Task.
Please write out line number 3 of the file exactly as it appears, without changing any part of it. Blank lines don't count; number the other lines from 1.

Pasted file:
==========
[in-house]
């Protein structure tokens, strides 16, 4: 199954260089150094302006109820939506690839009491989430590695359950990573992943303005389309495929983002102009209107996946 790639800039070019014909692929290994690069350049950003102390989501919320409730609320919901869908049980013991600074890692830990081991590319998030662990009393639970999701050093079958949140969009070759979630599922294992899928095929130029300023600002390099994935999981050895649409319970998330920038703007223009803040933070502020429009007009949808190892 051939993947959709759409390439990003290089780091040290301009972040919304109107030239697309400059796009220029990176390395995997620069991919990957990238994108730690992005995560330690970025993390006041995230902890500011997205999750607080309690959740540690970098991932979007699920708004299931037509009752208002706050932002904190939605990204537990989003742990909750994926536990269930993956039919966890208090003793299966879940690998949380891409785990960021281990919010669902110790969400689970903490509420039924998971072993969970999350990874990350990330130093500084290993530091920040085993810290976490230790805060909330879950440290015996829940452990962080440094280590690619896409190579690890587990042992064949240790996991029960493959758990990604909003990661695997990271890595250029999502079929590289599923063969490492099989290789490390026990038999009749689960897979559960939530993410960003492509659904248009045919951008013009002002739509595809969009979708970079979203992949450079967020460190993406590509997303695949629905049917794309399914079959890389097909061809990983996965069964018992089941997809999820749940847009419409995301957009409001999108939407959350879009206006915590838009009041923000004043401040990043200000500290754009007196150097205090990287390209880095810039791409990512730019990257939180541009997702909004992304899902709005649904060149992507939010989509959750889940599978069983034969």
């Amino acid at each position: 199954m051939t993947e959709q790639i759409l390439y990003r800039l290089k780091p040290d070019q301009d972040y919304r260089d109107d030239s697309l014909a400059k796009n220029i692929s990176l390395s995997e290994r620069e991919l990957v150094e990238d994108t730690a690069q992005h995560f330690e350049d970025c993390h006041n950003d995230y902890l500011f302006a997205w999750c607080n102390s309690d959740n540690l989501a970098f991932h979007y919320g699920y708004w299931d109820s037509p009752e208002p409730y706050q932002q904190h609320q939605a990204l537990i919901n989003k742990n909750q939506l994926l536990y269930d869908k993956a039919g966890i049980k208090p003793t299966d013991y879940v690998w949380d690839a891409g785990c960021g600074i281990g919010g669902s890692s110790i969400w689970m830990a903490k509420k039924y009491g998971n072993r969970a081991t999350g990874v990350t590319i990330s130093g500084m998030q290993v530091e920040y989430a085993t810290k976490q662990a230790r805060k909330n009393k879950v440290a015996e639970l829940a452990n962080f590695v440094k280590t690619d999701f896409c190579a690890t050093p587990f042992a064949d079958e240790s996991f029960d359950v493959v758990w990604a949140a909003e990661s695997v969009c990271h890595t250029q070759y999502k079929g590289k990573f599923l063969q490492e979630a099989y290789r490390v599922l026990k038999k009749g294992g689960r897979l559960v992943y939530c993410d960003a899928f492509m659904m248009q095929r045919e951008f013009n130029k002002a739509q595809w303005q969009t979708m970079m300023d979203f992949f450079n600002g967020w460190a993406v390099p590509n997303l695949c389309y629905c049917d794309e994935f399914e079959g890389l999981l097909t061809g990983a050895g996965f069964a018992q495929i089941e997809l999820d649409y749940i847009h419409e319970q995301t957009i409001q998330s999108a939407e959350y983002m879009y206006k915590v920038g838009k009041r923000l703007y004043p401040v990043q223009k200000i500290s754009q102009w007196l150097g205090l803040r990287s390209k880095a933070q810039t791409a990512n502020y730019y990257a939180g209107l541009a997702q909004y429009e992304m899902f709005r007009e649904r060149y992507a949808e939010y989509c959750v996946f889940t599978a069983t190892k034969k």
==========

């Amino acid at each position: 199954m051939t993947e959709q790639i759409l390439y990003r800039l290089k780091p040290d070019q301009d972040y919304r260089d109107d030239s697309l014909a400059k796009n220029i692929s990176l390395s995997e290994r620069e991919l990957v150094e990238d994108t730690a690069q992005h995560f330690e350049d970025c993390h006041n950003d995230y902890l500011f302006a997205w999750c607080n102390s309690d959740n540690l989501a970098f991932h979007y919320g699920y708004w299931d109820s037509p009752e208002p409730y706050q932002q904190h609320q939605a990204l537990i919901n989003k742990n909750q939506l994926l536990y269930d869908k993956a039919g966890i049980k208090p003793t299966d013991y879940v690998w949380d690839a891409g785990c960021g600074i281990g919010g669902s890692s110790i969400w689970m830990a903490k509420k039924y009491g998971n072993r969970a081991t999350g990874v990350t590319i990330s130093g500084m998030q290993v530091e920040y989430a085993t810290k976490q662990a230790r805060k909330n009393k879950v440290a015996e639970l829940a452990n962080f590695v440094k280590t690619d999701f896409c190579a690890t050093p587990f042992a064949d079958e240790s996991f029960d359950v493959v758990w990604a949140a909003e990661s695997v969009c990271h890595t250029q070759y999502k079929g590289k990573f599923l063969q490492e979630a099989y290789r490390v599922l026990k038999k009749g294992g689960r897979l559960v992943y939530c993410d960003a899928f492509m659904m248009q095929r045919e951008f013009n130029k002002a739509q595809w303005q969009t979708m970079m300023d979203f992949f450079n600002g967020w460190a993406v390099p590509n997303l695949c389309y629905c049917d794309e994935f399914e079959g890389l999981l097909t061809g990983a050895g996965f069964a018992q495929i089941e997809l999820d649409y749940i847009h419409e319970q995301t957009i409001q998330s999108a939407e959350y983002m879009y206006k915590v920038g838009k009041r923000l703007y004043p401040v990043q223009k200000i500290s754009q102009w007196l150097g205090l803040r990287s390209k880095a933070q810039t791409a990512n502020y730019y990257a939180g209107l541009a997702q909004y429009e992304m899902f709005r007009e649904r060149y992507a949808e939010y989509c959750v996946f889940t599978a069983t190892k034969k």